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Accepted Paper:

'Big brother is watching you': The social context and development of theory for using digital adherence tools including AI for chronic conditions in Tanzania  
Marion Sumari-de Boer (Kilimanjaro Clinical Research Institute) Kennedy Ngowi (Kilimanjaro Clinical Research Institute) Alan Mtenga (Kilimanjaro Clinical Research Institute) Perry Msoka (Kilimanjaro Clinical Research Institute( KCRI)-Tanzania) Anita Hardon (Amsterdam Institute for Social Science Research, University of Amsterdam) Martina Mariki (Moshi Cooperative University) Rehema Maro (Kilimanjaro Clinical Research Institute)

Paper short abstract:

Personalized learning digital adherence tools make use of data from individuals taking medication. The question is, how do individuals feel about use of data and how is security of data in the global south. We would like to develop a theoretical framework to understand acceptability of such DATs.

Paper long abstract:

Adherence to treatment for individuals with chronic or longterm conditions, such as people living with HIV, multi-drug resistant tuberculosis patients, diabetes patients and people with cardiovascular diseases, is important. Digital adherence tools have been developed for monitoring adherence and intervening when necessary. Currently, such tools are not designed to intervene in a completely personalized manner. Artificial intelligence could help to intervene when adherence is low through, for example, medication reminders or triggering health care workers to provide extra counseling.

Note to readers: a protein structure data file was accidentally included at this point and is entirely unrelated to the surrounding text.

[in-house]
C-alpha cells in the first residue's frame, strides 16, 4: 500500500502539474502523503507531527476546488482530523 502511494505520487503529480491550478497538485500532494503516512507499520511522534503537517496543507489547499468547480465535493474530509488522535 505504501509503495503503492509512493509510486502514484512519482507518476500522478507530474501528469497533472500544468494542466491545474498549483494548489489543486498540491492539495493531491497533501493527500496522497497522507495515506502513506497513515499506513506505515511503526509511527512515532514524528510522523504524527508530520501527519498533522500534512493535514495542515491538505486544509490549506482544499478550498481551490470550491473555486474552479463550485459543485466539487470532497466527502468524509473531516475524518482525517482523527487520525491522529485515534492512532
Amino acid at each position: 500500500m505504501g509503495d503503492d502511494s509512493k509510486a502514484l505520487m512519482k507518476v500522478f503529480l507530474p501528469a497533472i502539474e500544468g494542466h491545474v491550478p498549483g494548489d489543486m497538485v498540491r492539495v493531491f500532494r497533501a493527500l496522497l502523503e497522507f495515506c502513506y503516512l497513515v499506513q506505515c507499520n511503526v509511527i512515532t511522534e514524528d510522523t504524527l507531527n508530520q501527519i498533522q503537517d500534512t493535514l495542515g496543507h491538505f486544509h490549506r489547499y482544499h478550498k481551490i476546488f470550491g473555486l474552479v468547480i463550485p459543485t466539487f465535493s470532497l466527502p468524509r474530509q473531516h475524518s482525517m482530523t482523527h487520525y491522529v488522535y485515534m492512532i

Using machine learning for development and continuous learning through medication intake algorithms, requires continuous use of medication intake data. However, end-users may not accept such interventions as it may lead to the feeling of 'big brother is watching you'. In addition, in the global south, there may be issues related to data security and end-users may also feel threatened by that. We propose to develop a theoretical framework investigating factors that may hamper acceptability of digital adherence tools that make use of machine learning principles among people living with chronic conditions in Tanzania. We will develop an algorithm for learning adherence patterns through existing or proposed studies in Tanzania. Based on existing theoretical frameworks for acceptability of interventions and other factors that play a role in these kind of interventions, we will collect data from end-users to inform development of a new theoretical framework for acceptability of digital adherence tools including artificial intelligence. The framework will, in future, contribute to development of better accepted interventions.

Panel P21b
AI in healthcare : the politics and ethics of data mining in the Global South
  Session 1 Monday 6 June, 2022, -